Waldemar succumbs to his lycanthropic nature, brutally mauls the nurse and after technicians fix the elevator the wolven Daninsky bursts into the foggy London streets killing a young prostitute (María Luisa Tovar) in the process. Apropos of nothing Waldemar is brought into the clinic again and the experimental treatment is administered. Against all odds the experiment is a success and Daninsky is freed from his monstrous affliction. Sandra, even madder than her elder scientist mentor, is jealous of the attention Justine is giving Jekyll and she plots to set Mr. Hyde (Paul Naschy) loose in retribution. She stabs Jekyll to death and injects Waldemar with another dosage of the Mr. Hyde serum. In the form of Mr. Hyde the Polish nobleman unleashes a brief reign of terror before the stroboscopic lights of a discothesque release his werewolf form once again. Will Justine be strong enough to end the life of the very man she has come to love?

Jack Taylor, Mirta Miller, José Marco, Barta Barri, and Luis Induni were all regulars in Spanish exploitation and all are fine form. Miller especially is excellent as the quite insane Sandra. She's far more of a presence here than in Count Dracula’s Great Love (1973) a year down the line. Taylor is his usual suave self and while not quite as masculine as, say, a Tony Kendall or Pier Luigi Conti his turn as Dr. Henry Jekyll is commendable as he’s genuinely concerned for Naschy’s well-being. Naschy’s second part as Edward Hyde is far more unintentionally comedic than it ought to be. Compared to the preceding chapters the El Hombre Lobo is far more brutal here. In short succession he kills two no-name characters that just happen to be beautiful actresses. María Luisa Tovar was usually called upon whenever a production needed an attractive, semi-exposed victim and Betsabé Ruiz or Cristina Galbó weren’t available. Marisol Delgado would serve similar purposes in Amando de Ossorio’s The Loreley’s Grasp (1973), Attack of the Blind Dead (1973), and Javier Aguirre’s The Killer Is One of Thirteen (1976), although she wasn’t nearly as prolific as Tovar was. Lucy Tiller, of Terence Young’s The Amazons (1973), has another throwaway role in a long line of such. Tiller, it seems, could never quite catch a break.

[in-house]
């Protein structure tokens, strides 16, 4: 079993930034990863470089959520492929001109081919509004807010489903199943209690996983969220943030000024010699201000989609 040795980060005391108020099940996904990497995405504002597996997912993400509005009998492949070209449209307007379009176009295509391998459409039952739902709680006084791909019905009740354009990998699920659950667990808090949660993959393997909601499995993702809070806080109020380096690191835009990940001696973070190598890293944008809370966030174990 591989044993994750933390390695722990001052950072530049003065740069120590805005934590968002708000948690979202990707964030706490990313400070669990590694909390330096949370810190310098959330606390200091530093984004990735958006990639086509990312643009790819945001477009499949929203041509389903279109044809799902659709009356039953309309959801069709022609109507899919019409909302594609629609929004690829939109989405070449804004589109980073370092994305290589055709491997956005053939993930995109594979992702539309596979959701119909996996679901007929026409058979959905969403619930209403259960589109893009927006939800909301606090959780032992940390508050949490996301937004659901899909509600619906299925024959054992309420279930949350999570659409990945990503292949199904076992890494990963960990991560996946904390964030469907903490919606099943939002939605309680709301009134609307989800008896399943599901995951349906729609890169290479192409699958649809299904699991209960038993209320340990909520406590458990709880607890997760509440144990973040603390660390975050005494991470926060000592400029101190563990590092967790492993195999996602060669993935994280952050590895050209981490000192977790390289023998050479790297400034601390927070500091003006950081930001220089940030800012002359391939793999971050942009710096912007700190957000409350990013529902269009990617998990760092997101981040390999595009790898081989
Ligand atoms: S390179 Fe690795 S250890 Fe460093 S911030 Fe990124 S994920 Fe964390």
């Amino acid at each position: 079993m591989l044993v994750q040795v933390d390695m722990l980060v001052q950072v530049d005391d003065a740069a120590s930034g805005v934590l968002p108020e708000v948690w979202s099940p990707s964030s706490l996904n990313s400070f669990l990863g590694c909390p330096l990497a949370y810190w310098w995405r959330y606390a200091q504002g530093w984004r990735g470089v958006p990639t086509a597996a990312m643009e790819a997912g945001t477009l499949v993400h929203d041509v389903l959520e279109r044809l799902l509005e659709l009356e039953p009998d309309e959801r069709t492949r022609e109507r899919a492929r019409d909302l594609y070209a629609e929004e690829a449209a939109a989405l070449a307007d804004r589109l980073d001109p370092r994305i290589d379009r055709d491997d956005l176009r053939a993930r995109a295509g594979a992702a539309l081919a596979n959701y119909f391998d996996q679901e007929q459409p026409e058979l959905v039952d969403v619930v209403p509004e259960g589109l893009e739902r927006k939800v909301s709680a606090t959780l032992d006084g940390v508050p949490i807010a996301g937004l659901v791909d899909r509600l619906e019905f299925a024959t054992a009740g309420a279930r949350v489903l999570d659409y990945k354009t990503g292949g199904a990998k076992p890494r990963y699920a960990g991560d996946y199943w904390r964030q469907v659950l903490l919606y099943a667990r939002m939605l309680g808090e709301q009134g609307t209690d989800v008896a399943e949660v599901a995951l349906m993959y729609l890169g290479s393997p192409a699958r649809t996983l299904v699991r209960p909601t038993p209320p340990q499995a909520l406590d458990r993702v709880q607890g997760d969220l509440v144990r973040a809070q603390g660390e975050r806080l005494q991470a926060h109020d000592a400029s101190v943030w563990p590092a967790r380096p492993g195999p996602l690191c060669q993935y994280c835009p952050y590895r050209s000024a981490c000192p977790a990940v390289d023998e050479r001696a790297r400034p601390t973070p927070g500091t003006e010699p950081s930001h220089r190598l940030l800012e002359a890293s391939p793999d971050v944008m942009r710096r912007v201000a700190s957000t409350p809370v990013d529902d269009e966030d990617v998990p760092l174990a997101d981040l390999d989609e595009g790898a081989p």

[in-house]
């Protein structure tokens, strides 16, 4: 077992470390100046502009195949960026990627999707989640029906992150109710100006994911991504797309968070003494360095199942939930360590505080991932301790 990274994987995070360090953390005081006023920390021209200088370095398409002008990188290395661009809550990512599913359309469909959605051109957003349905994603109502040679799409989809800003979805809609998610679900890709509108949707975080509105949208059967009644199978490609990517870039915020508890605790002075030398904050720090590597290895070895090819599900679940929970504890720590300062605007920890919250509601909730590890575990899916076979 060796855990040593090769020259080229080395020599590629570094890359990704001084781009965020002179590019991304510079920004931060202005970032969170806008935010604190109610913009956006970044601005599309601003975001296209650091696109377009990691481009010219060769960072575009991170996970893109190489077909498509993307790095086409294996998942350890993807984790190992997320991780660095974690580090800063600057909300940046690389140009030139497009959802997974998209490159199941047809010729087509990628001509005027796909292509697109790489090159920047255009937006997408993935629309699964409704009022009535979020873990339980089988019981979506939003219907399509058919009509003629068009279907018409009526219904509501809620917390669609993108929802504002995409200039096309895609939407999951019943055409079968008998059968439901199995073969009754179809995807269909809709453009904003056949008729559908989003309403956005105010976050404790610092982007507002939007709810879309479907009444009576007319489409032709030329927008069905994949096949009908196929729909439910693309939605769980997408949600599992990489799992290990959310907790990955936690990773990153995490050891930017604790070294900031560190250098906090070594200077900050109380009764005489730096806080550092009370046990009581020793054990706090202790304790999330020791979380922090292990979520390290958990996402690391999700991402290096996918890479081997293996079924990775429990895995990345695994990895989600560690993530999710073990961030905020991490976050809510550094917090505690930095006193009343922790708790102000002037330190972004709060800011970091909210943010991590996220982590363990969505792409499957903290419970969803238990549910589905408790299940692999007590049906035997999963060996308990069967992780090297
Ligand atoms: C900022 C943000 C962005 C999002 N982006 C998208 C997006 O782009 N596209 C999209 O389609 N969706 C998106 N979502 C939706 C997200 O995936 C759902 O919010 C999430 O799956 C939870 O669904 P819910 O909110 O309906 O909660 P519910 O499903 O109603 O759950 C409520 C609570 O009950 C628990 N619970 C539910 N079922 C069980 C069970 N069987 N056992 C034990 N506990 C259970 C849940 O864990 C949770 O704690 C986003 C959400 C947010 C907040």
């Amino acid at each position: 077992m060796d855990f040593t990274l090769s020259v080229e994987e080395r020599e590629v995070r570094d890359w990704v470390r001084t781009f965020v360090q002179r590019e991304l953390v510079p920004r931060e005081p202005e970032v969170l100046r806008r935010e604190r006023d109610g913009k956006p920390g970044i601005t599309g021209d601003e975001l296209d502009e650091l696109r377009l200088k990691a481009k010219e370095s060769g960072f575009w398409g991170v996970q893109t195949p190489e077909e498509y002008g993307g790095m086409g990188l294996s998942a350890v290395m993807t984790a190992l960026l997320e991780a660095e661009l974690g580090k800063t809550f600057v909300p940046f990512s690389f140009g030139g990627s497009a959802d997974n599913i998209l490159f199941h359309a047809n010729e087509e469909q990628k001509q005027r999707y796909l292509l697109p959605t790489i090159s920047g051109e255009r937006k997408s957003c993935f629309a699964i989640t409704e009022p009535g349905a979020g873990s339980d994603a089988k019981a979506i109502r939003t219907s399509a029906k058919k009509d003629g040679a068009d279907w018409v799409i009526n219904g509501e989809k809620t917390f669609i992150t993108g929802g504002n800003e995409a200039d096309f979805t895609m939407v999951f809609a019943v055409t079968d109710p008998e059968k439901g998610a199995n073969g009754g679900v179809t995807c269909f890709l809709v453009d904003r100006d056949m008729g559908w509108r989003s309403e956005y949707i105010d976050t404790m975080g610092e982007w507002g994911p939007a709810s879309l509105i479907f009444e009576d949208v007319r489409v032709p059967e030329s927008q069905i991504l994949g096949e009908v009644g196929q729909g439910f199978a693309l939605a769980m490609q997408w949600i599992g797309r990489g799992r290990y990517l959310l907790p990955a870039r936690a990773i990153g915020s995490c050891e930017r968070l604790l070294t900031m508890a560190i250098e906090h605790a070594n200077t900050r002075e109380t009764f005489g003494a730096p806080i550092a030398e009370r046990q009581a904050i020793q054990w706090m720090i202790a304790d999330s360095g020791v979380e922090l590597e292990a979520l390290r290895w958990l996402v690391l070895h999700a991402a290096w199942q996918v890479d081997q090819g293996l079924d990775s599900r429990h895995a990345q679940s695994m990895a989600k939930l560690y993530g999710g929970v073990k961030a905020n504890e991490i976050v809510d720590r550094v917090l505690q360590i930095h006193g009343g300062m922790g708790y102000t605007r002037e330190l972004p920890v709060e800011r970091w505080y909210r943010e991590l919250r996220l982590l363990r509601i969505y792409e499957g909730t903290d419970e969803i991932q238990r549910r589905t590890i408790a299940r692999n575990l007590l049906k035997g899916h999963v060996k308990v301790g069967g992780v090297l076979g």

Doctor Jekyll and the Wolfman bears more than a passing resemblance to the earlier Assignment Terror (1969). Like its forebear it never quite knows on what atmosphere to settle and the basic plot of mad science unleashing classic monsters is refurbished in its entirety. At worst Doctor Jekyll and the Wolfman feels the grip of franchise fatigue clawing on itself. Thankfully the following two episodes would take a far more epic - or downright campy approach. That isn’t to say that Doctor Jekyll and the Wolfman is in any way bad, it’s clearly a lesser episode, but it still manages to be quite effective when it wants to be. Doctor Jekyll and the Wolfman has Naschy and Klimovsky seemingly on auto-pilot. Everything lines up the way you expect it to, and everything works the way it’s supposed to. It never commits itself to same level of insanity as some of the episodes prior or since. While serviceable, it never quite carves out a place of its own in the series. With León Klimovsky behind the camera it never lowers itself to the level of The Fury of the Wolfman (1970) but it also never reaches the peaks of Klimovsky’s superior The Werewolf Versus the Vampire Woman (1971), or the Carlos Aured directed The Return of Walpurgis (1973). Neither does it have the excesses of Miguel Iglesias’ The Werewolf and the Yeti (1975), the last of the vintage El Hombre Lobo installments.